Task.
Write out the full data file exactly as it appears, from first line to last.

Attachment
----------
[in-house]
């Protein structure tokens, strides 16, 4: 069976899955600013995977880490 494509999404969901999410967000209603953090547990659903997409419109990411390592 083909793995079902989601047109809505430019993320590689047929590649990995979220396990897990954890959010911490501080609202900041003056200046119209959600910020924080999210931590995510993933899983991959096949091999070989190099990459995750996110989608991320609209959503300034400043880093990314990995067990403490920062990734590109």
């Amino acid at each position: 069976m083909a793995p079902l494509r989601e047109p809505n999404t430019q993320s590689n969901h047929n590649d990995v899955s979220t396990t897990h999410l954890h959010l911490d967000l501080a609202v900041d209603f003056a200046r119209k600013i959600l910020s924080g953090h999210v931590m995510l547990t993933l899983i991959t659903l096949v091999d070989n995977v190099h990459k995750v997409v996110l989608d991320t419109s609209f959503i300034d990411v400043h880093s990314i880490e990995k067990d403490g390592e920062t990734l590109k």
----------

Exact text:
[in-house]
């Protein structure tokens, strides 16, 4: 069976899955600013995977880490 494509999404969901999410967000209603953090547990659903997409419109990411390592 083909793995079902989601047109809505430019993320590689047929590649990995979220396990897990954890959010911490501080609202900041003056200046119209959600910020924080999210931590995510993933899983991959096949091999070989190099990459995750996110989608991320609209959503300034400043880093990314990995067990403490920062990734590109």
């Amino acid at each position: 069976m083909a793995p079902l494509r989601e047109p809505n999404t430019q993320s590689n969901h047929n590649d990995v899955s979220t396990t897990h999410l954890h959010l911490d967000l501080a609202v900041d209603f003056a200046r119209k600013i959600l910020s924080g953090h999210v931590m995510l547990t993933l899983i991959t659903l096949v091999d070989n995977v190099h990459k995750v997409v996110l989608d991320t419109s609209f959503i300034d990411v400043h880093s990314i880490e990995k067990d403490g390592e920062t990734l590109k």